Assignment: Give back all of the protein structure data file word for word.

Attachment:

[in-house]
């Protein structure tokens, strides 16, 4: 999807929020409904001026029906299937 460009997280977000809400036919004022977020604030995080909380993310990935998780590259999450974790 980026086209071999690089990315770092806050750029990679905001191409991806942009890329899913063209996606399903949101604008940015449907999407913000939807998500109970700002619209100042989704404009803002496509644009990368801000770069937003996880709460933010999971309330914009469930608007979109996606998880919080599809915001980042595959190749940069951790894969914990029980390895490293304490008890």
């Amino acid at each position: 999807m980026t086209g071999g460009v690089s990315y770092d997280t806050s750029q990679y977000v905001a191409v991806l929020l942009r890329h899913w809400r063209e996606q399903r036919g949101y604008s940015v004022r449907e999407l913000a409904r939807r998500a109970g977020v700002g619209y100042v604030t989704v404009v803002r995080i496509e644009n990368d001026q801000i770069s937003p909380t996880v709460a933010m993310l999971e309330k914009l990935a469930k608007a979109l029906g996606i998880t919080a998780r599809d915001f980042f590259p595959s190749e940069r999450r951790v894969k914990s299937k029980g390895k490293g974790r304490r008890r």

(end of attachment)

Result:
[in-house]
């Protein structure tokens, strides 16, 4: 999807929020409904001026029906299937 460009997280977000809400036919004022977020604030995080909380993310990935998780590259999450974790 980026086209071999690089990315770092806050750029990679905001191409991806942009890329899913063209996606399903949101604008940015449907999407913000939807998500109970700002619209100042989704404009803002496509644009990368801000770069937003996880709460933010999971309330914009469930608007979109996606998880919080599809915001980042595959190749940069951790894969914990029980390895490293304490008890």
């Amino acid at each position: 999807m980026t086209g071999g460009v690089s990315y770092d997280t806050s750029q990679y977000v905001a191409v991806l929020l942009r890329h899913w809400r063209e996606q399903r036919g949101y604008s940015v004022r449907e999407l913000a409904r939807r998500a109970g977020v700002g619209y100042v604030t989704v404009v803002r995080i496509e644009n990368d001026q801000i770069s937003p909380t996880v709460a933010m993310l999971e309330k914009l990935a469930k608007a979109l029906g996606i998880t919080a998780r599809d915001f980042f590259p595959s190749e940069r999450r951790v894969k914990s299937k029980g390895k490293g974790r304490r008890r």